Richard Eyer’s “Notes on a Scandal”, based on a sharp and biting script from Patrick Marber, is a nicely affecting drama about the wild disintegration of a family due to one mother’s indiscreet (and controversial) affair. Playing her sensuality to the hilt, Cate Blanchett stars as Sheba, the latest faculty addition at a British school. Everyone (and I mean everyone) is attracted to her, none more so than the aged and lonely Barbara, played with restrained contempt by Judi Dench. When Sheba is caught having a sexual relationship with one of the school’s 15 year old male students, Barbara uses the scandal to manipulate Sheba into her own devices. Sounds very Douglas Sirkian doesn’t it? There are moments when the acting and tone of “Notes on a Scandal” threaten to overthrow the logical maneuvers of the sordid story, but there’s something touching and real about the motives behind each and every character step. Blanchett, looking as gorgeous and sexy as ever, easily embodies the confused, reckless persona of the bourgeous wife who’s helplessly trapped in between a marriage of convenience (to a husband played with ferocious charm by Bill Nighy) and the constrictive responsibilities of bringing up two children, one teenage female as confused about love as her mother and the other a 12 year old boy with down syndrome. It’s no wonder she continually subverts her normal life for a touch of the sordid. Dench, saddled with the juicy role of manipulator and closet lesbian, walks through the entire film with a hollow and malicious tone that is chilling and pitch-perfect, and given the film’s best dialogue in clipped voice-overs. Marber’s script, though it veers wildly into several different categories of camp towards the climax, strikes several small coups of storytelling, such as the time bomb unleashed when Barbara’s cat dies or the way the film’s explosive confrontation happens just after Blanchett has dolled herself up in fish net stockings and black mascara, trying to re-establish an emotional link to her punk rock past. And that alone is the basic idea behind “Notes on a Scandal”- how rebellious actions tend to recreate themselves over and over in our lives when complacency sets in. “Notes on a Scandal” documents that complacency, as well as the twisted obsessions that haphazardly form between two people, with damning accuracy.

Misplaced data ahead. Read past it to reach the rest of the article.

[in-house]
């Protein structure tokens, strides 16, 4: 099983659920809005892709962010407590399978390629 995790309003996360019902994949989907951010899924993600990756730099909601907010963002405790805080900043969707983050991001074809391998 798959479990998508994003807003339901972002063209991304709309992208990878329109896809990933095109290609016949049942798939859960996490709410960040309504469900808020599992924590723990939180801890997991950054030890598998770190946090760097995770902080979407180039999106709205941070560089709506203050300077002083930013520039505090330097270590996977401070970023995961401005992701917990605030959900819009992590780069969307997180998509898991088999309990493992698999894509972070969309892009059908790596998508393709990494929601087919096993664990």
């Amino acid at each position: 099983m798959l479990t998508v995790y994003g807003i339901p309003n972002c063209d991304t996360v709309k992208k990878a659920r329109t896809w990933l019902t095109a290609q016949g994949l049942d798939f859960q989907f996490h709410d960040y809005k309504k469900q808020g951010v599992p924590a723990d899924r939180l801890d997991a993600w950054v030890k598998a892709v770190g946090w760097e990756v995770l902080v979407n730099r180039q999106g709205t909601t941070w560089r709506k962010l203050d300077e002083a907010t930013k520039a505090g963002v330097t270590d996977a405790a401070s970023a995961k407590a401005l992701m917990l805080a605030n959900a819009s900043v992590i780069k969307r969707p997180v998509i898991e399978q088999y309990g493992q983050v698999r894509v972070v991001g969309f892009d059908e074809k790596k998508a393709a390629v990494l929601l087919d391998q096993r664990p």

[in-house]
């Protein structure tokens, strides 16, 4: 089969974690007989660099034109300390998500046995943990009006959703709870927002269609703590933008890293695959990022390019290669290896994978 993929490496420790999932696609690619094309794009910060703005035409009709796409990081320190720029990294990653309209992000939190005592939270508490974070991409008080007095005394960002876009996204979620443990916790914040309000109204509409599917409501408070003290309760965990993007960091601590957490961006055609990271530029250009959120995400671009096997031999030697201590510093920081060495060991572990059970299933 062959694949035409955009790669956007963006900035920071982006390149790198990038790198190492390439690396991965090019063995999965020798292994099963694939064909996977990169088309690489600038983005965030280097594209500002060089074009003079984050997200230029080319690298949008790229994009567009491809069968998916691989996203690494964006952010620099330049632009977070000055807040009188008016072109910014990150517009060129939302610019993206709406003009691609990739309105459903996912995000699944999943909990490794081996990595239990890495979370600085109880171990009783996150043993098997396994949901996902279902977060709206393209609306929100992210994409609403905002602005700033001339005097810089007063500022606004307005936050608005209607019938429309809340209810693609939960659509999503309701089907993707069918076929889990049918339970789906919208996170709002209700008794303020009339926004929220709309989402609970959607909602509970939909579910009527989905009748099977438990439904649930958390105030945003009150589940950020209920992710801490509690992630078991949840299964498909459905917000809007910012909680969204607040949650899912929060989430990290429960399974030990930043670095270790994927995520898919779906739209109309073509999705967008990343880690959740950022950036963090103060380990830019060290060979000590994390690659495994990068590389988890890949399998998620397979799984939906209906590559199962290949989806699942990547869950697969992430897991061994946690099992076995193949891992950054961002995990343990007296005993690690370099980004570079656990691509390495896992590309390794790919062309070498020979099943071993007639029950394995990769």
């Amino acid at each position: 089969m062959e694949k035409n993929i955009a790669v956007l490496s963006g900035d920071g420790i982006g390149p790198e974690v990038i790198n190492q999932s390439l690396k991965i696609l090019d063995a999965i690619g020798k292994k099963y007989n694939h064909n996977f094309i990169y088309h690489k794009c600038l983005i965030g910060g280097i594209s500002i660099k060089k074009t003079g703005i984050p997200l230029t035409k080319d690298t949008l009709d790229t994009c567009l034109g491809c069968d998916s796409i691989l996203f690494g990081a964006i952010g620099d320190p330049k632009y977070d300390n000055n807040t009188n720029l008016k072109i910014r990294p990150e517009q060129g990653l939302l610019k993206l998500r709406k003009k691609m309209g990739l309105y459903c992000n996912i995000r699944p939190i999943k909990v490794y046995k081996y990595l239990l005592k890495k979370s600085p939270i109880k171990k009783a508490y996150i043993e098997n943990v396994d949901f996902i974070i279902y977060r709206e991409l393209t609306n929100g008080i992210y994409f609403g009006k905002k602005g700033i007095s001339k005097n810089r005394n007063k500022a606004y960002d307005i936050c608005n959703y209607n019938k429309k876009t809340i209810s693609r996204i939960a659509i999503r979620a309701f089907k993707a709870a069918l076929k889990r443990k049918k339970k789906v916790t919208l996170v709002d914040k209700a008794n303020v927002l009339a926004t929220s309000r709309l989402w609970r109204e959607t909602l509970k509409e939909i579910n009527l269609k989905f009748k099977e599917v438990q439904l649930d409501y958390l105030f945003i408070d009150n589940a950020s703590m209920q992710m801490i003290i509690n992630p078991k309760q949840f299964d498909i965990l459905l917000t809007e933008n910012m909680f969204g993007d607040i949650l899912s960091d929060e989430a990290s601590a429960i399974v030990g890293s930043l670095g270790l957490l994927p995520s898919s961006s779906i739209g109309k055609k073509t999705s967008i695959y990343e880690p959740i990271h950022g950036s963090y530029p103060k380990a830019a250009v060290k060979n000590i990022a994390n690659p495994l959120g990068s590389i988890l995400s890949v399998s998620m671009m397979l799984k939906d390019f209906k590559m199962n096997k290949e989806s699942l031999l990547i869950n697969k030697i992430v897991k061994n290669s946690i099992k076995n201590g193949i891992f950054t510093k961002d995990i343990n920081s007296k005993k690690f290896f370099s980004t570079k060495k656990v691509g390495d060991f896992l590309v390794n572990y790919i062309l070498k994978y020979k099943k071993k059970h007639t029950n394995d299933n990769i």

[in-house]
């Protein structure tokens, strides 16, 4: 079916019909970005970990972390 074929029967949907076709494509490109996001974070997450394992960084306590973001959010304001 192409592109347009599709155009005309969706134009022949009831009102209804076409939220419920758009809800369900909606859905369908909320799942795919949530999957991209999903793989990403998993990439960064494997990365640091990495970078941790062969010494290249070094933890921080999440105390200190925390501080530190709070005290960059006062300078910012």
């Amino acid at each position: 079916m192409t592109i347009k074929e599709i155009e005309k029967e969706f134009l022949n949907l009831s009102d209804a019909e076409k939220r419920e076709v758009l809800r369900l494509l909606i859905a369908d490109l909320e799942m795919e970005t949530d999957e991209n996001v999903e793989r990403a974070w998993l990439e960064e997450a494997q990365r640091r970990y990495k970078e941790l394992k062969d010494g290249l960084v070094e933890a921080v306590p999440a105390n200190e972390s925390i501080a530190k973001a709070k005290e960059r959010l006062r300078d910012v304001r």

I first remember seeing Cate Blanchett on the big screen in 1998 after her Oscar winning peformance in "Elizabeth", a film whose character required Blanchett's seething sensuality to shine through layers of thick make-up and extravagant costumes. Next came the moribund Mike Nichols comedy about stressed out air traffic controllers (yea, we all wanted to see that!)called "Pushing Tin" where Cate held her own against the sex pot hurricane that was just beginning to form around Angelina Jolie. Then came the one-two punch of "The Gift" and "Bandits", two films that required Blanchett to embody diametrically opposed characters- the first being a Southern pyschic caught up in murder and intrigue in Sam Raimi's gothic horror story, and the second as a muse towards two low-level criminals in Barry Levinson's humurous "Bandits". From there, Blanchett retreated a little into more personal works, bringint to life on the screen two strong, politically motivated women in "Charlotte Gray" and "Veronica Guerin", the latter an immensely moving performance. She then became the fanboy's dream (hey, nothing wrong with that.. I"m the one writing 1000 words about her) harboring a recurring part in Peter jackson's "Lord of the Rings" trilogy as the ethereal Galadriel. But, her strongest performance (aside from her latest role in "Notes on a Scandal") lies in last year's gritty "Little Fish". As Tracy, a video store clerk desperately trying to keep her head above water from a past full of drug addiction and petty violence, Blanchett boldly carried the film's generic themes into a whole other realm of naturalistic glances and body language. As in "Notes on a Scandal", she proves that beauty can be a little fucked-up, a little intelligent and very scary sometimes. If there was any justice, she'd win an Oscar this year for her performances so far. And if not, in the words of fellow blogger Dennis Cozzalio, her's is a face I love.
This review (minus the ode to Blanchett) can also be read here.